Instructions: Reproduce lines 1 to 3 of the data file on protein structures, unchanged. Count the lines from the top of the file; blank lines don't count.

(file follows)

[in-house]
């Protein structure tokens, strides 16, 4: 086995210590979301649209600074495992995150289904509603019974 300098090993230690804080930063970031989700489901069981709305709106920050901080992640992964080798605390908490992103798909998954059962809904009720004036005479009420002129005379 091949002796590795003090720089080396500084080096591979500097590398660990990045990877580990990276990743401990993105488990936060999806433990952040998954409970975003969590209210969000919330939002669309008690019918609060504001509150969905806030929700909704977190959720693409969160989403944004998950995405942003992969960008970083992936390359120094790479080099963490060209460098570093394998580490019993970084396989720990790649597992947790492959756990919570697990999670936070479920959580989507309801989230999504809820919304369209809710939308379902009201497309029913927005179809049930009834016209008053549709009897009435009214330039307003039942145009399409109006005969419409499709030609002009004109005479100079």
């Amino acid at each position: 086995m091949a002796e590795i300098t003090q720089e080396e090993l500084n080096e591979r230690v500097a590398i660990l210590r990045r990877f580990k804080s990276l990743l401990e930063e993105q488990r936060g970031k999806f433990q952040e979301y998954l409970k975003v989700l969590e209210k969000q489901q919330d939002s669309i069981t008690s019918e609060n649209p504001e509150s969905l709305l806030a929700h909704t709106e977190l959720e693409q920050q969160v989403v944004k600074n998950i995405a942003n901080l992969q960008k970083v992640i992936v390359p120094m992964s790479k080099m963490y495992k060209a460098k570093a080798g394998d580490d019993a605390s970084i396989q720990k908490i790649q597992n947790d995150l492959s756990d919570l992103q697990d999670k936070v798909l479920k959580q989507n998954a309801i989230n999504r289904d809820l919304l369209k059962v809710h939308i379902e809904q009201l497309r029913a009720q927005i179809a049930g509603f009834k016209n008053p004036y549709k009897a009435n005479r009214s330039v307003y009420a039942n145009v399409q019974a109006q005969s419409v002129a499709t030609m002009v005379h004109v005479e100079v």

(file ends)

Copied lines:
[in-house]
């Protein structure tokens, strides 16, 4: 086995210590979301649209600074495992995150289904509603019974 300098090993230690804080930063970031989700489901069981709305709106920050901080992640992964080798605390908490992103798909998954059962809904009720004036005479009420002129005379 091949002796590795003090720089080396500084080096591979500097590398660990990045990877580990990276990743401990993105488990936060999806433990952040998954409970975003969590209210969000919330939002669309008690019918609060504001509150969905806030929700909704977190959720693409969160989403944004998950995405942003992969960008970083992936390359120094790479080099963490060209460098570093394998580490019993970084396989720990790649597992947790492959756990919570697990999670936070479920959580989507309801989230999504809820919304369209809710939308379902009201497309029913927005179809049930009834016209008053549709009897009435009214330039307003039942145009399409109006005969419409499709030609002009004109005479100079």
């Amino acid at each position: 086995m091949a002796e590795i300098t003090q720089e080396e090993l500084n080096e591979r230690v500097a590398i660990l210590r990045r990877f580990k804080s990276l990743l401990e930063e993105q488990r936060g970031k999806f433990q952040e979301y998954l409970k975003v989700l969590e209210k969000q489901q919330d939002s669309i069981t008690s019918e609060n649209p504001e509150s969905l709305l806030a929700h909704t709106e977190l959720e693409q920050q969160v989403v944004k600074n998950i995405a942003n901080l992969q960008k970083v992640i992936v390359p120094m992964s790479k080099m963490y495992k060209a460098k570093a080798g394998d580490d019993a605390s970084i396989q720990k908490i790649q597992n947790d995150l492959s756990d919570l992103q697990d999670k936070v798909l479920k959580q989507n998954a309801i989230n999504r289904d809820l919304l369209k059962v809710h939308i379902e809904q009201l497309r029913a009720q927005i179809a049930g509603f009834k016209n008053p004036y549709k009897a009435n005479r009214s330039v307003y009420a039942n145009v399409q019974a109006q005969s419409v002129a499709t030609m002009v005379h004109v005479e100079v």